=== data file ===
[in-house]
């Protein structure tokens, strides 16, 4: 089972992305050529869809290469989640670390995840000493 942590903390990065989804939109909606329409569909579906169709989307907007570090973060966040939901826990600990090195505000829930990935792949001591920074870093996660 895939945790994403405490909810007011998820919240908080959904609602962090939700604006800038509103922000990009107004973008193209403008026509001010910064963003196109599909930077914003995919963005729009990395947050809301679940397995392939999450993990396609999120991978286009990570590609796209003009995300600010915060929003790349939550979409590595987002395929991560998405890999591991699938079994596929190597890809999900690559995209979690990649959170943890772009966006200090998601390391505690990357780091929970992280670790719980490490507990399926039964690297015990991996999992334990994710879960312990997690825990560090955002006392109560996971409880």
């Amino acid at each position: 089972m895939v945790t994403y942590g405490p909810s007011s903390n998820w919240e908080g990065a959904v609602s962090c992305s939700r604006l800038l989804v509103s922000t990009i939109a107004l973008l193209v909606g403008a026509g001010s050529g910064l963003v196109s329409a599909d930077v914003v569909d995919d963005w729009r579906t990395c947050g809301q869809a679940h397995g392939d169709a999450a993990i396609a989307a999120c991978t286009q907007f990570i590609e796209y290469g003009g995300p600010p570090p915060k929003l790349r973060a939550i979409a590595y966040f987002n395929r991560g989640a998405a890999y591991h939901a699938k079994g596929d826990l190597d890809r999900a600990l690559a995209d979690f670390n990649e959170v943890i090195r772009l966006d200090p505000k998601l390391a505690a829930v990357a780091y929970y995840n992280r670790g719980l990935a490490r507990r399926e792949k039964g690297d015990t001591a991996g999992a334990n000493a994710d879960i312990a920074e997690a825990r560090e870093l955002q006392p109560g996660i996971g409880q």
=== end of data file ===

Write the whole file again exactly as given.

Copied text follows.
[in-house]
């Protein structure tokens, strides 16, 4: 089972992305050529869809290469989640670390995840000493 942590903390990065989804939109909606329409569909579906169709989307907007570090973060966040939901826990600990090195505000829930990935792949001591920074870093996660 895939945790994403405490909810007011998820919240908080959904609602962090939700604006800038509103922000990009107004973008193209403008026509001010910064963003196109599909930077914003995919963005729009990395947050809301679940397995392939999450993990396609999120991978286009990570590609796209003009995300600010915060929003790349939550979409590595987002395929991560998405890999591991699938079994596929190597890809999900690559995209979690990649959170943890772009966006200090998601390391505690990357780091929970992280670790719980490490507990399926039964690297015990991996999992334990994710879960312990997690825990560090955002006392109560996971409880």
């Amino acid at each position: 089972m895939v945790t994403y942590g405490p909810s007011s903390n998820w919240e908080g990065a959904v609602s962090c992305s939700r604006l800038l989804v509103s922000t990009i939109a107004l973008l193209v909606g403008a026509g001010s050529g910064l963003v196109s329409a599909d930077v914003v569909d995919d963005w729009r579906t990395c947050g809301q869809a679940h397995g392939d169709a999450a993990i396609a989307a999120c991978t286009q907007f990570i590609e796209y290469g003009g995300p600010p570090p915060k929003l790349r973060a939550i979409a590595y966040f987002n395929r991560g989640a998405a890999y591991h939901a699938k079994g596929d826990l190597d890809r999900a600990l690559a995209d979690f670390n990649e959170v943890i090195r772009l966006d200090p505000k998601l390391a505690a829930v990357a780091y929970y995840n992280r670790g719980l990935a490490r507990r399926e792949k039964g690297d015990t001591a991996g999992a334990n000493a994710d879960i312990a920074e997690a825990r560090e870093l955002q006392p109560g996660i996971g409880q």